Halfway up the stairs: a glimpse of the creative, liminal space and the liminal leaders who function there, with particular reference to Christian mission
Miriam Adeney (2011, p.7) states that the leaders we need today are liminal, polycentric and hyphenated. This research investigates why such leaders are effective.
We draw on three broad disciplines: the liminality of Bhabha, Gilroy and other postcolonial writers, the missiology of Newbigin, Walls and other theologians, and leadership theory as found in Complex Responsive Processes, Systems Intelligence and Ladkin’s (2010) ‘leadership moment’.
These insights are examined through semi-formal interviews with 12 missional leaders who have a liminal (trans-national, cross-cultural, multilingual) identity, where we discover key strengths derived from that liminal identity, including an appreciation of the value of differences and a focus on the person.
We affirm Adeney’s three key terms in the light of insights from postcolonialism, missiology, leadership studies, the 12 interviewees and reflections on my own experience. We see that what the world needs today is leaders who exhibit these characteristics. They are polycentric, that is, truly global, recognising the importance of localisation. They are hyphenated, interconnecting diversity, their very identity making them a bridge. They are liminal, thriving in the in-between space.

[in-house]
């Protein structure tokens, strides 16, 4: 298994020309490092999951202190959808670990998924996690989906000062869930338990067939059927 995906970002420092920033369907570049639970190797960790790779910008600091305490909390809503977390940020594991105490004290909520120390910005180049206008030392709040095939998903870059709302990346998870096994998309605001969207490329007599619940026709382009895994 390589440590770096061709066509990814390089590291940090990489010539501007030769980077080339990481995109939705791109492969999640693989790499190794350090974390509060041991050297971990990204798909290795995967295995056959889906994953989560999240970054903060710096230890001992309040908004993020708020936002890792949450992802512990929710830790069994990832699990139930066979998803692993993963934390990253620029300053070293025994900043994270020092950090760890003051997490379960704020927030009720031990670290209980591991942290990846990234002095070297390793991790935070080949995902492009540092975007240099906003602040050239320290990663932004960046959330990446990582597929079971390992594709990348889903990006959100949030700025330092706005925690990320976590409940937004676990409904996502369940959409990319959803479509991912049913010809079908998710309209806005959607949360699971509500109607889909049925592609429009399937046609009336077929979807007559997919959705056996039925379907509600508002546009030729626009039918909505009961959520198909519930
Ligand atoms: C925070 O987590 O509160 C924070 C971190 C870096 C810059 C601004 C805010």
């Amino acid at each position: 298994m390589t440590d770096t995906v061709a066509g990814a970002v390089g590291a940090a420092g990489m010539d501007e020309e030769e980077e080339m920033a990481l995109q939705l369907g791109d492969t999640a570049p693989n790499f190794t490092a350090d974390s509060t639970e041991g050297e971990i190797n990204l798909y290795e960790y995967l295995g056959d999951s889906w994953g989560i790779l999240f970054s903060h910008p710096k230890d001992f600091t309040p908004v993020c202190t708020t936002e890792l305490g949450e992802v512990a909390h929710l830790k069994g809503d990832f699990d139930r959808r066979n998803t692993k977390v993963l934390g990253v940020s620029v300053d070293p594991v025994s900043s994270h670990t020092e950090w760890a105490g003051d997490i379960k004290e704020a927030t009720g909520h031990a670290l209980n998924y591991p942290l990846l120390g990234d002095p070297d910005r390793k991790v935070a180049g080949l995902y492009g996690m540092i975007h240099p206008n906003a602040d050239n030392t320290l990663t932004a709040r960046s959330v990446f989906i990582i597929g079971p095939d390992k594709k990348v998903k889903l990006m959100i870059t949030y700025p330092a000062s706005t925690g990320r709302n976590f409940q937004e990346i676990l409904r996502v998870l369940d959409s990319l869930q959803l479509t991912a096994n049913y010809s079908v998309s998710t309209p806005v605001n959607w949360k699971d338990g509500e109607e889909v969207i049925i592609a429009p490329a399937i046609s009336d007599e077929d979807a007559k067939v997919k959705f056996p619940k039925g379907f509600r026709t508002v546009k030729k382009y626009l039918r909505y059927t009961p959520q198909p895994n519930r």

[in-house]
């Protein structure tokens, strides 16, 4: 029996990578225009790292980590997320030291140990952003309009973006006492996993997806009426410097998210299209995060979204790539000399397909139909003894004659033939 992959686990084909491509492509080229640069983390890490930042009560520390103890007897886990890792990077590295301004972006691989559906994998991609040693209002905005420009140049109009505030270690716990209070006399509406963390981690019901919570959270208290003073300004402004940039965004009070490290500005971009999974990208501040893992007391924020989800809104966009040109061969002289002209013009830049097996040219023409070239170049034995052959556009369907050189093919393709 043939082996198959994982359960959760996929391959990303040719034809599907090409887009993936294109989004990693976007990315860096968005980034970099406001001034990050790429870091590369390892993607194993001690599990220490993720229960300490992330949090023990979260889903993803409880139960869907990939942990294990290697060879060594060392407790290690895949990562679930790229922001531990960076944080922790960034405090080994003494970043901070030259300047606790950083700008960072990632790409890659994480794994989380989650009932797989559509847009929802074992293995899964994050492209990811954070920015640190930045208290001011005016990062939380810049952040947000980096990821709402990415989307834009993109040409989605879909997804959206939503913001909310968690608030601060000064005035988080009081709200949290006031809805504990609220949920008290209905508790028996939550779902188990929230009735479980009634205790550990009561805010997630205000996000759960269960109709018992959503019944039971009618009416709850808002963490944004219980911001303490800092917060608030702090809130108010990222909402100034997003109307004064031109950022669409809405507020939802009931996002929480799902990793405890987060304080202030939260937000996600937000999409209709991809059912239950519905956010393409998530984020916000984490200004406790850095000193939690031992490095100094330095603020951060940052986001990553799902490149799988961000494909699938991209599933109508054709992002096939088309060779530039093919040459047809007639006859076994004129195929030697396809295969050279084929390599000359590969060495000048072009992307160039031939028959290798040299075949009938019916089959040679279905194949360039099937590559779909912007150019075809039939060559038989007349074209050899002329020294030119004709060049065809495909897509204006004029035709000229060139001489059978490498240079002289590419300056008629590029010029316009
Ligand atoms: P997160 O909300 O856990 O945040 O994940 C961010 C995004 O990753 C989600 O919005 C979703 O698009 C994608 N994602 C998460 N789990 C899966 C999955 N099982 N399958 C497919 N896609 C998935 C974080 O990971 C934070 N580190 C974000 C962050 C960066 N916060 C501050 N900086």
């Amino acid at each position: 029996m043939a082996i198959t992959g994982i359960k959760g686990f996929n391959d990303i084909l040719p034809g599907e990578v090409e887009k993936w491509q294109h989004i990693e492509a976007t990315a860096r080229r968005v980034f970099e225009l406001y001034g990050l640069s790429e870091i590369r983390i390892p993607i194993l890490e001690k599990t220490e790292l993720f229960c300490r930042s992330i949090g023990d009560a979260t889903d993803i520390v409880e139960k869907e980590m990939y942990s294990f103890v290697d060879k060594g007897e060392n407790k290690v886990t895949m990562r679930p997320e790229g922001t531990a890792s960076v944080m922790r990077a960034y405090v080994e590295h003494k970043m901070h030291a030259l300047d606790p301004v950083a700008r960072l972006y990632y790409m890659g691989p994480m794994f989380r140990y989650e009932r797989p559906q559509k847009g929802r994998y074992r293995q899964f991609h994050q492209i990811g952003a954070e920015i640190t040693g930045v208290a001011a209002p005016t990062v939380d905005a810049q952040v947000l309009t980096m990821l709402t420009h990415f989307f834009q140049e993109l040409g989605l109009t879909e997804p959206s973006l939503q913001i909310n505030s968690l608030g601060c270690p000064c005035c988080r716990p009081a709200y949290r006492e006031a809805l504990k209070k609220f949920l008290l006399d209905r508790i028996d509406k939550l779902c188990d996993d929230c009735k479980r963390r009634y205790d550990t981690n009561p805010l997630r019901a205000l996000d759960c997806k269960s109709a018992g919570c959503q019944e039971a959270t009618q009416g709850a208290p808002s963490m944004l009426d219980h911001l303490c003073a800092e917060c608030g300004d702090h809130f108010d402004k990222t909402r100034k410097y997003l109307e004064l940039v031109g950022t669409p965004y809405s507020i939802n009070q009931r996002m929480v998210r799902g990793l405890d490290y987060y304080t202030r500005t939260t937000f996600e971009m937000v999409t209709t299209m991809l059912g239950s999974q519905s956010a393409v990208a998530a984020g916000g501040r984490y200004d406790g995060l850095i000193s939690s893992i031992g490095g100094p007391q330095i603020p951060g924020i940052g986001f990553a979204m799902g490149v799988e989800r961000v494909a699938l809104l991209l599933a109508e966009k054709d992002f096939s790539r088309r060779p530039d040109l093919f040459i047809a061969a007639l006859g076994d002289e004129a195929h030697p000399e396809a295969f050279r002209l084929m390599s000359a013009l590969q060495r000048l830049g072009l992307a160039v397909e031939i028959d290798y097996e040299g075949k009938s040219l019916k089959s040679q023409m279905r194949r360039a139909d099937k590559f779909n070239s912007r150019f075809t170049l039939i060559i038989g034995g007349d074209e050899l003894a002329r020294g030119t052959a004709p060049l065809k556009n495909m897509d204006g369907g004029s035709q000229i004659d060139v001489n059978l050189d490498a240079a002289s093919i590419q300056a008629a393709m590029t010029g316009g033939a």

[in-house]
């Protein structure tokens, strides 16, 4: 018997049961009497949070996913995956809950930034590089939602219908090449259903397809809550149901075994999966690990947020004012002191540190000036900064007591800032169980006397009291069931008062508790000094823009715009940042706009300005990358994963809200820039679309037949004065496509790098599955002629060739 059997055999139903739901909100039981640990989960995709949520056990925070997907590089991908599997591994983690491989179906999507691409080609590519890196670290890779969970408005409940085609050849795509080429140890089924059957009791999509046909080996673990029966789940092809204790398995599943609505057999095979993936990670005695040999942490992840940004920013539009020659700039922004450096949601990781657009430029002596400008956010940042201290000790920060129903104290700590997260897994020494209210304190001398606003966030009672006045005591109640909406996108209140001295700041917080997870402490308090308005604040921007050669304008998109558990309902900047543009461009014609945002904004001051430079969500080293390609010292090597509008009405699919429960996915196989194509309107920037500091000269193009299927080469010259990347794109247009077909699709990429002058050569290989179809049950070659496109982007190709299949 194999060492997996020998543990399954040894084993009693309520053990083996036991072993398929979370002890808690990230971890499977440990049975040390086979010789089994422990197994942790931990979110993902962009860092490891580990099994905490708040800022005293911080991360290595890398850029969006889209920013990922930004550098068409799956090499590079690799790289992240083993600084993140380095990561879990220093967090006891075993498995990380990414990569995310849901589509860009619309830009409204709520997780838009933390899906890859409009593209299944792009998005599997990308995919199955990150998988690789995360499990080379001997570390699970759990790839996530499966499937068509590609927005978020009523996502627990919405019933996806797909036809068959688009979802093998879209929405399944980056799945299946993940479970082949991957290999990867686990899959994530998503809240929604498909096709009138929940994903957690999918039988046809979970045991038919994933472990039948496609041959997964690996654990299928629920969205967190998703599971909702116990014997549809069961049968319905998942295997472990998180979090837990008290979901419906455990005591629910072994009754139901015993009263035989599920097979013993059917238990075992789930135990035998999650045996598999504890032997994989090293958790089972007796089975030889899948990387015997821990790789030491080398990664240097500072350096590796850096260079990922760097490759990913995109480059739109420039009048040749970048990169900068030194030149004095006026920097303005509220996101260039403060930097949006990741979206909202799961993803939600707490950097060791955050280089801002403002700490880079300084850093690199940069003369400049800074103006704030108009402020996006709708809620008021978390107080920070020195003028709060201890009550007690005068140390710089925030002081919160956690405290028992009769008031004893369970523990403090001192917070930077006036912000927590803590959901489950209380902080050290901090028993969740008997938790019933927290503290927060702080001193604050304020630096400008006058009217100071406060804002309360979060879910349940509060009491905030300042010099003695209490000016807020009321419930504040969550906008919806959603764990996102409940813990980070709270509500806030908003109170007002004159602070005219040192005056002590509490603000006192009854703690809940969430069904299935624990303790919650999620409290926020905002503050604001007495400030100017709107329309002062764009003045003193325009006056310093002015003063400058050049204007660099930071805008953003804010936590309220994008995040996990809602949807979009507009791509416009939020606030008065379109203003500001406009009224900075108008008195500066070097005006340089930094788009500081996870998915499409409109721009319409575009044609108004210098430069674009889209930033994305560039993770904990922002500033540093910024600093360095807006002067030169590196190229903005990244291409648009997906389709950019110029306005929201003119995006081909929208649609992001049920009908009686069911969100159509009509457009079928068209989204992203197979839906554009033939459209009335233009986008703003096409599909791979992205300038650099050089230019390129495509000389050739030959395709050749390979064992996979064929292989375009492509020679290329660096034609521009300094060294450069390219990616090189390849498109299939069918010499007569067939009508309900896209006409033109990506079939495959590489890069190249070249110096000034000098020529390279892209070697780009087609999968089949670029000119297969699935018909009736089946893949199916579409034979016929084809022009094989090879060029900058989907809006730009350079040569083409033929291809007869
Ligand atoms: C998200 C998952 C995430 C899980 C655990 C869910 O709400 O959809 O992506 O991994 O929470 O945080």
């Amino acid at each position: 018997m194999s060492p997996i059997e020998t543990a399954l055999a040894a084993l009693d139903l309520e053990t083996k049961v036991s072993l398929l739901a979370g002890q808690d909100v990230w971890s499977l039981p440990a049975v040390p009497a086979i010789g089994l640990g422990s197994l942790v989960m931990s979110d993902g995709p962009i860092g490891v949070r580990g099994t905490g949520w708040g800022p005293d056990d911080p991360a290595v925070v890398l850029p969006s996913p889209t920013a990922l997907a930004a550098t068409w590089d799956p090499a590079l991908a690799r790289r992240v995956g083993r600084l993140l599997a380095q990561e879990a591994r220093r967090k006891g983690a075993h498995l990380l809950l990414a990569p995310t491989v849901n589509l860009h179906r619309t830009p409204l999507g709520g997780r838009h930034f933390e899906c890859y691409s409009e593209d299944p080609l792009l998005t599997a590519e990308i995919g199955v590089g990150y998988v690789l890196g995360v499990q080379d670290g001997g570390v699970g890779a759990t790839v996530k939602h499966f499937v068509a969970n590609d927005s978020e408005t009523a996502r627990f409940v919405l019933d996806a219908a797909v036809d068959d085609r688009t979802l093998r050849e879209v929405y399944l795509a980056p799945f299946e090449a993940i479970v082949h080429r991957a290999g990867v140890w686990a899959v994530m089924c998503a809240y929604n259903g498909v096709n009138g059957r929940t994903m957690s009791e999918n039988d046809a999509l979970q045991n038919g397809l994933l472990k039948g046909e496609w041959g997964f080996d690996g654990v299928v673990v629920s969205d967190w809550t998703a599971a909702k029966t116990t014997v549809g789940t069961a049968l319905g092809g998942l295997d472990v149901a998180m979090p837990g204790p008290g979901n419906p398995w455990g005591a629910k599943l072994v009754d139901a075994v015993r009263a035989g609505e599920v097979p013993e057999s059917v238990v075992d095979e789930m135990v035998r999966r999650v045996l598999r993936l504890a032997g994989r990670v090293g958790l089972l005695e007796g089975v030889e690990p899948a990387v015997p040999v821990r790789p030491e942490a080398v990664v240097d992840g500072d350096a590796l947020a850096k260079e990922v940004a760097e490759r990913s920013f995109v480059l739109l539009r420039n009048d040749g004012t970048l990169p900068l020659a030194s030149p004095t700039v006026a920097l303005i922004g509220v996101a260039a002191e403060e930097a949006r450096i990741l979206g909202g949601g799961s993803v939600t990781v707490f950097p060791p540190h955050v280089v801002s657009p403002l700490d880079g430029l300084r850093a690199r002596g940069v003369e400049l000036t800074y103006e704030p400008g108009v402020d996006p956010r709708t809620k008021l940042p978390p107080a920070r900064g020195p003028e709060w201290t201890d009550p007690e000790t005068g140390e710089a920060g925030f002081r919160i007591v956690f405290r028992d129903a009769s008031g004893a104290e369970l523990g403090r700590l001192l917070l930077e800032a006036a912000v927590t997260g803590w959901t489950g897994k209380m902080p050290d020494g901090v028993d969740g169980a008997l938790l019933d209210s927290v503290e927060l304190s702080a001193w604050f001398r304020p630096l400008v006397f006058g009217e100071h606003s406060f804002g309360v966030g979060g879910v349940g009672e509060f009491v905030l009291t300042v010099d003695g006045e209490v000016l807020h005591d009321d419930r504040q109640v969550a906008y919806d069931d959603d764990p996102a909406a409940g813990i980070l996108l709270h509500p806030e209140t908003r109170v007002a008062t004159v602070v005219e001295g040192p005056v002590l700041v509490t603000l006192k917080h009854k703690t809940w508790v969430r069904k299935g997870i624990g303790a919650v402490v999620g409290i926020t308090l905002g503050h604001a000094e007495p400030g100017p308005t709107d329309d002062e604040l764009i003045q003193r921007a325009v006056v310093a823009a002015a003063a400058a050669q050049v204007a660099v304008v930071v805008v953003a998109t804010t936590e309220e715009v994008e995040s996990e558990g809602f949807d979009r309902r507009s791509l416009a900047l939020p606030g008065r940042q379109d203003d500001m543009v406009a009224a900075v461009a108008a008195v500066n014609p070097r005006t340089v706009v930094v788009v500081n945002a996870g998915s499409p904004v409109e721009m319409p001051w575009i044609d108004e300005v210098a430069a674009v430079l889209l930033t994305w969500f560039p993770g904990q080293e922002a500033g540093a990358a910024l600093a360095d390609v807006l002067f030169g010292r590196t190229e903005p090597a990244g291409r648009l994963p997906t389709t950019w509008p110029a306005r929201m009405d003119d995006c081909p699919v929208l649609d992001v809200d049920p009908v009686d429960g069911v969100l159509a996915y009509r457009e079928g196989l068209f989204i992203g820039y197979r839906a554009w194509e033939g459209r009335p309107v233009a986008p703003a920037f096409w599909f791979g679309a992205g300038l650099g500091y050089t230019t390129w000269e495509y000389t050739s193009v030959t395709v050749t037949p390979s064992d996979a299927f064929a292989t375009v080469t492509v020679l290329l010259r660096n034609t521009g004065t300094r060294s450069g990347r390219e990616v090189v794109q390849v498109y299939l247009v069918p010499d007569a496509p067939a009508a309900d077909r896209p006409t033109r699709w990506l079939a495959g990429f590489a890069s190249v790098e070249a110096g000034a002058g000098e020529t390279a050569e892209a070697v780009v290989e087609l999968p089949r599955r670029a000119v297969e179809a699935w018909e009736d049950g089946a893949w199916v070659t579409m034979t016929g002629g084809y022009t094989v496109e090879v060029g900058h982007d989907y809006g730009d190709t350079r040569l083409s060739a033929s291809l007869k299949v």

Two practical applications given are the need for partnerships, and communities of leaders. At all levels – individuals, organisations and nations – the way forward is found in coming together. The liminal space, characterised by commingling and creativity, is where this happens.
Adeney, M. (2011) ‘Colorful Initiatives: North American Diaspora in Mission’, Missiology. An International Review, Vol XXXIX, no1, January 2011.
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